The xx at First Avenue, 10/19/12
Photo By Anna Gulbrandsen
with John Talabot Live and 2:54
First Avenue, Minneapolis
October 19, 2012
First Avenue was virtually filled to the rafters Friday night, yet the room was made to feel downright cavernous as the xx returned to Minneapolis. "Hushed" wouldn't even be the right word for it.
Not that that's terribly unusual these days, but the silence--and especially the stillness--was a little eerie. The London trio certainly did their part: they started the night off at a glacial pace, and from there they somehow managed to slow things down even further. When "Crystallised" appeared, early in the set, the band stripped it down until it was nearly unrecognizable. This, probably their most well-known song, was made to feel more like a Gregorian chant than a pop song, the hook having all but disappeared.
Things did pick up eventually, of course, and when they did, the release was gratifying. But the xx wasn't going to let things come that easily. It was almost as though they wanted to test the audience's patience, or at least their dedication.
It's ironic, in a way, that the xx are so often characterized as being shy, for it was hard to come away from their show Friday believing they were anything other than totally confident in their music. What may come across as some kind of timidness or uncertainty actually felt more like commitment to a vision. That commitmnt goes all the way down to how the band presents itself: the merch area was filled with nothing but black and white X's, an image that was also projected onto stage to signal the end of the show. And it almost goes without saying that the band were dressed in all black, as well.
The deceptive part, of course, is that the songs are all about young romances (presumably teenaged ones, though that's implied more than it's ever made explicit). They not only hinge on moments of uncertainty, but they linger there, repeating and reexamining them. The music, too, reflects this, going beyond merely being minimalistic to the point of nearly-obsessive fragmentation, its focus fixed on subtle movements and nuance.
Photos By Anna Gulbrandsen
Thus when a song like "Heart Skips a Beat," with its hiccuping drum machine, offered up a percolating beat early in the show, it was left tightly reigned in. After all, there are often dance tunes buried somewhere in the xx's songs, but that's not what they do. The beats, more than anything, are there as texture, as an extra point of tension, even anticipation. When the set was building to its culmination, and the beat dropped on "Night Time," the crowd let out a cheer. But, naturally, even it was a fleeting moment: suddenly the beat was gone, and all that was left was Romy Croft and Oliver Sim standing face to face, heads bowed, in the middle of stage.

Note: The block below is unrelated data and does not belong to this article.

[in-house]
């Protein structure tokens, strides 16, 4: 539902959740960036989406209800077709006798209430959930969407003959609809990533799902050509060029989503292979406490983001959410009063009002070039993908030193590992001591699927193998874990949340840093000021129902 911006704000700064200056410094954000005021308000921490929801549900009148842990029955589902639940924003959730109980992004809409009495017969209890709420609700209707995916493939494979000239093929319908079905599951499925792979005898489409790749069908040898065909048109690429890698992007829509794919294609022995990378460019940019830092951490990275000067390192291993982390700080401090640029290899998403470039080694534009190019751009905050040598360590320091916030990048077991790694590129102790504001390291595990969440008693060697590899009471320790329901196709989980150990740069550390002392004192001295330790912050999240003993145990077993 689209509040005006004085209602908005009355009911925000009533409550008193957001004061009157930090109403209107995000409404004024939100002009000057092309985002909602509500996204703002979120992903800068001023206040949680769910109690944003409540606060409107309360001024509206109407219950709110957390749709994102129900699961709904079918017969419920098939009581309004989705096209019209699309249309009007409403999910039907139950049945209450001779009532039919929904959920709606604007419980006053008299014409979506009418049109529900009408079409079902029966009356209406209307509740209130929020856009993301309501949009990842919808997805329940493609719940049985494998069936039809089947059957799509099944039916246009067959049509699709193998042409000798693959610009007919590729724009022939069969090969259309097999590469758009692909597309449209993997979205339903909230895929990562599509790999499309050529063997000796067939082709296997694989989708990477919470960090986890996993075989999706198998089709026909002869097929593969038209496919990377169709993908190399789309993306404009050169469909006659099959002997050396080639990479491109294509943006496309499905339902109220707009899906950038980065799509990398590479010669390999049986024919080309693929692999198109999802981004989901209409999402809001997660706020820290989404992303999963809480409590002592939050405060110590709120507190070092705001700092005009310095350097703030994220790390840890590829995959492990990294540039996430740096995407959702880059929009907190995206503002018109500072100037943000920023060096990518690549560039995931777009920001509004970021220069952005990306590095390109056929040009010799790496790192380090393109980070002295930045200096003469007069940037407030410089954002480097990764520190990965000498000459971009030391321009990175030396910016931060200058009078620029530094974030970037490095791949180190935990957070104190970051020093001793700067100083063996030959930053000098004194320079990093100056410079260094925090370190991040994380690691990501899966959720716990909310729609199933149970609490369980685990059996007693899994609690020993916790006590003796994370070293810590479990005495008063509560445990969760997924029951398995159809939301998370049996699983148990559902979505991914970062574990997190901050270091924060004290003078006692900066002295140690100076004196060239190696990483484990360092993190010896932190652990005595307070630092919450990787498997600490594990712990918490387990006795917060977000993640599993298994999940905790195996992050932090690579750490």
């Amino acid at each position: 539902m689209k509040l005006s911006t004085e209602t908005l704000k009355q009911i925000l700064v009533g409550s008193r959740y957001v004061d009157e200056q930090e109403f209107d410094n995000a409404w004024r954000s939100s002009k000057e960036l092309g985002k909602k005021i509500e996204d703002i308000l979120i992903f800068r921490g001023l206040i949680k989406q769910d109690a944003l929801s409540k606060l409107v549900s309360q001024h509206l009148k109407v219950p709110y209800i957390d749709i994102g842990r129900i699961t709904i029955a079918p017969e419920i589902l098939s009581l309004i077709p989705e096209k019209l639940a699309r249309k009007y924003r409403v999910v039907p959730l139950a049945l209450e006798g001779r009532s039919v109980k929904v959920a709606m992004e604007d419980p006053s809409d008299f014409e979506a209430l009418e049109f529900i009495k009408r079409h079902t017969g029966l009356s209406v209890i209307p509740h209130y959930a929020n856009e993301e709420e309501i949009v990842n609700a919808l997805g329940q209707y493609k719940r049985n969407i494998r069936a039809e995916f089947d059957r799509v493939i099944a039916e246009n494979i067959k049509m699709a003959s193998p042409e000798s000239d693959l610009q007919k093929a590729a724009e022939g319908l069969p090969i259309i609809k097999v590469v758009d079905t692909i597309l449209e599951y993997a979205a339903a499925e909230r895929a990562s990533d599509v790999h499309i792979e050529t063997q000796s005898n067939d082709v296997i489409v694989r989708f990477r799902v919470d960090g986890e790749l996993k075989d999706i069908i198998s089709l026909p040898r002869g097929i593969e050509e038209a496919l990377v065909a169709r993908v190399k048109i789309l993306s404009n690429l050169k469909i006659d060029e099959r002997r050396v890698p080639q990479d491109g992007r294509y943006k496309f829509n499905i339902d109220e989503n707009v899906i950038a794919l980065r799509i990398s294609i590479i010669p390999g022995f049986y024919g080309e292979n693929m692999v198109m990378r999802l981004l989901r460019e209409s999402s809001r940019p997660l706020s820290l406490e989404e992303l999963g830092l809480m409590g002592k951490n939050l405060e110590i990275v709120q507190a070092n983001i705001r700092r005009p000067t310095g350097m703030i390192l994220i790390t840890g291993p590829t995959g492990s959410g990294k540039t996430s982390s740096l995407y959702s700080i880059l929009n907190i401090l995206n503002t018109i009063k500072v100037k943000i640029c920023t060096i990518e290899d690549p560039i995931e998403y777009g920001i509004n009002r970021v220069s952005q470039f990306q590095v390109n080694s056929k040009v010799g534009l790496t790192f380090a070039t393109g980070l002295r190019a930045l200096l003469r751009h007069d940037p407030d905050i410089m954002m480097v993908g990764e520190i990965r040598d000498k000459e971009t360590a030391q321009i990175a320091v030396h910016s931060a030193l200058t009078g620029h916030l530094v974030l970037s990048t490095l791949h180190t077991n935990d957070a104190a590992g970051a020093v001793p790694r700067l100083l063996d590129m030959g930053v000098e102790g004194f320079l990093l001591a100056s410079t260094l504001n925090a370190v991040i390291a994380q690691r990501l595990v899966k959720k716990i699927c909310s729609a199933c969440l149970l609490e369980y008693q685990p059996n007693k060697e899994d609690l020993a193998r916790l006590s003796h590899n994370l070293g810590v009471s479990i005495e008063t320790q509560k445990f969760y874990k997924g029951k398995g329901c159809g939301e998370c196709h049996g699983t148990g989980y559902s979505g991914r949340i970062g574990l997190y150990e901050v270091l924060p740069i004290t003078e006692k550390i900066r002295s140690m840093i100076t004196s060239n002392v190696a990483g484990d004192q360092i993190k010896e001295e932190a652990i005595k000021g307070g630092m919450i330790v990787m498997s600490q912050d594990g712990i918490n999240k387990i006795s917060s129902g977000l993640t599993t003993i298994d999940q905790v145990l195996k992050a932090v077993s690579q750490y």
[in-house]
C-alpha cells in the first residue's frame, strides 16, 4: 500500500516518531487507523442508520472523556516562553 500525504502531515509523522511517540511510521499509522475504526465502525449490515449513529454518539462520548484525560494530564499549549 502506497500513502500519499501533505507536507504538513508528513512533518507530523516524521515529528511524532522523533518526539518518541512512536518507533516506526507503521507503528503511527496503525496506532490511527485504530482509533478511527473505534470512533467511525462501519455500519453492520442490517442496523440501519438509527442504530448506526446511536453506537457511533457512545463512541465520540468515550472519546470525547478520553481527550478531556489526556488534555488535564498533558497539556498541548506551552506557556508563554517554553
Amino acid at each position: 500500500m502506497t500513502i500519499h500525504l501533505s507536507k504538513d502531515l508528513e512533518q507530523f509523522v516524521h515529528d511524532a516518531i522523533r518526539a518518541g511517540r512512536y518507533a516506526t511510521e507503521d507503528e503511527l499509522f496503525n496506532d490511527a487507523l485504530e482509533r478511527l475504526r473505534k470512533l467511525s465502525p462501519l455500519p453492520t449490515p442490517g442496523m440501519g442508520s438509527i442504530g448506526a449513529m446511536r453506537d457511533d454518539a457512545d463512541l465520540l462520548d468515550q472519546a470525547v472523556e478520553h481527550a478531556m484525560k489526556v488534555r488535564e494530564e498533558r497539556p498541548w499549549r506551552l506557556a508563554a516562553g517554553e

The night was heavy on songs from their first album--in fact, every song from xx was played--and those were generally the highlights of the night. But some of the recent tracks from Coexist stood out as well, in particular "Reunion," which felt like a slow club jam, and "Swept Away," with its plunking piano.
Yet even the band seemed to focus its attention on the older, generally more immediate, songs, and in particular with their light show, which was quite beautiful. At times it washed the stage out in soft blues, the band lost in the fog of the smoke machine, while at others there were images projected onto the back of the stage--stars swirling, shapes shifting.
Photos By Anna Gulbrandsen
Those pieces all came together as the main set finished off with "Infinity," the stage exploding with blinding white lights every time Jamie Smith whacked his drum machine. The song smoldered and built gradually, with Croft and Sim's back-and-forth made to feel almost heartbreaking in its repetition:
Give it up.
I can't give it up.
And, just like that, it was over. The giant X appeared in the background, and the band exited in almost the only way appropriate: without a single word of adieu.
Critics Bias: Wasn't really sure what to expect, having not seen a live show from the xx yet. But I found the slowness rather amusing.
The Crowd: More than a few seemed ready for a Friday night party. Oops.
Overheard in the Crowd: "Why's nobody dancing? Are we that Minnesotan?"
Random Notebook Dump: The order of the openers seemed backward. 2:54 were a perfect match for the xx, and put on a good opening set, but John Talabot, which might as well have been a DJ set, was wedged in the middle for some reason. It killed what could have been some good momentum before the headliners went on.
Heart Skipped a Beat
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